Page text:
Polestar enters the sideways world of rallying

06 February 2022

Premium electrically-chargeable vehicle (EV) maker Polestar has taken the intensity of its cold weather testing up a notch. The Swedish company is approaching the midpoint of its scheduled 15-week winter programme, where its equipment is pushed to the limit in temperatures touching minus 40 degrees Celsius.

Polestar’s winter testing regime takes place within the Arctic Circle, and Joakim Rydholm, chief chassis engineer has used this extreme terrain to shake up the rather sober image of the all-electric marque. Rydholm has been a key member of Polestar’s engineering development for over a decade,  combining his professional duties and knowhow with a personal motorsport-related passion to change perceptions of what EVs can do. 

Winter rally inspiration

In his spare time, Rydholm competes as a rally driver, and this hobby has facilitated the creation of the Polestar 2 ‘Arctic Circle’, a ‘one-off’ modified car, equipped to take on the frozen Arctic north, bringing ‘winter rally inspiration’ to the brand.

The Arctic Circle takes the carmaker’s Polestar 2 long-range dual-motor with performance pack as its base, and is heavily modified in terms of both motor and chassis setup. The car’s ride height and torque output have both been tweaked and raised, complete with softer dampers and standard Brembo brakes. It is shod with four custom-made 19-inch tyres featuring 4mm metal studs, amounting to some 490 per tyre. The modified vehicle is also fitted with a new prototype launch control system, operated via steering wheel-mounted paddles.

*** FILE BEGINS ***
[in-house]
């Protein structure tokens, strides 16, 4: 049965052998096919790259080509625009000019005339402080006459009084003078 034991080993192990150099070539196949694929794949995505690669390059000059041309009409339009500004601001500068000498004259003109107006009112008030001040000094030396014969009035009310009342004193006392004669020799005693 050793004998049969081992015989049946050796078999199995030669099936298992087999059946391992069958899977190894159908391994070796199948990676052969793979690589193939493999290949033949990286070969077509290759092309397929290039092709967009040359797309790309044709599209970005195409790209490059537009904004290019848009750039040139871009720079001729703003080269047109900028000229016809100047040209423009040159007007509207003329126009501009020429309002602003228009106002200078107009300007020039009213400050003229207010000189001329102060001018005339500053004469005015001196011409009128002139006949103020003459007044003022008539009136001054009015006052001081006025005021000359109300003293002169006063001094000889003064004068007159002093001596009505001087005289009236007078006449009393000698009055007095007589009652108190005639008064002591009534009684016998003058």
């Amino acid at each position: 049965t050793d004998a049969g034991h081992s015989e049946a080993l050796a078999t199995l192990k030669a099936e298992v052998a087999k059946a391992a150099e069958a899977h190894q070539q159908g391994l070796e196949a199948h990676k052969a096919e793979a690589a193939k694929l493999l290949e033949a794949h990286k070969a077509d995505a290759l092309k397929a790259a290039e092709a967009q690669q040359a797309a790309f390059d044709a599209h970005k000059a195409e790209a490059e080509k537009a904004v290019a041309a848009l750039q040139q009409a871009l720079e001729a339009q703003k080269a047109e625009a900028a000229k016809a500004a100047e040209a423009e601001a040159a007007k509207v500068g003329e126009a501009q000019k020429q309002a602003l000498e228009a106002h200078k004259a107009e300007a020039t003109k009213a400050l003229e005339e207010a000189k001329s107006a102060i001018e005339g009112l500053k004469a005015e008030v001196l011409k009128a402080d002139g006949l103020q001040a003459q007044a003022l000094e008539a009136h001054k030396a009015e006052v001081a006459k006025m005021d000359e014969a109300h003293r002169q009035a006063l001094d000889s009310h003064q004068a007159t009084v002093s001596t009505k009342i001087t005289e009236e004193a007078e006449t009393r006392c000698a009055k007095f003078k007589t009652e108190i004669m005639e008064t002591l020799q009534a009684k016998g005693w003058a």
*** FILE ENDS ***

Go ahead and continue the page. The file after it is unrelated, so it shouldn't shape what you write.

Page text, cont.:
‘I wanted to have more fun than usual with this car – really being able to push it in terms of performance and handling in a winter environment like a frozen lake,’ confirmed Rydholm ‘The balance and predictability we have achieved with the raised ride height and specialised tyres are particularly noticeable when you enter a bend completely sideways, with a bigger-than-usual smile on your face, and in total control.’

Carbon fibre shovel

On the outside, the modified Polestar 2 echoes elements from rallying’s glory days with four Quad Pro LED lights bolted to the front, and to underpin this, the interior is fitted with custom-upholstered Recaro bucket seats in the front, resplendent in charcoal with Swedish gold branding. There’s even a carbon fibre shovel in the boot and a recovery strap should you need to dig your way out of any snowbanks.

Unsurprisingly, the Polestar 2 Arctic Circle is a one-off creation and will not be available to buy. However, as well as providing an eye-catching marketing opportunity for Polestar, the modifications and testing procedure have very definite real-world benefits.

‘Tuning a chassis on snow and ice allows us to develop our cars in what feels like slow motion and with better accuracy,’ added Rydholm. ‘With such low levels of grip, we can feel and analyse the dynamics at a much slower pace than on tarmac, which means we can really fine-tune the way our cars behave, down to the smallest details. This is my absolute favourite place to develop cars.’

Using motorsport to test and update automotive technologies is not a new concept, and as the industry continues to adapt to new challenges, the arena could provide crucial information in the years ahead.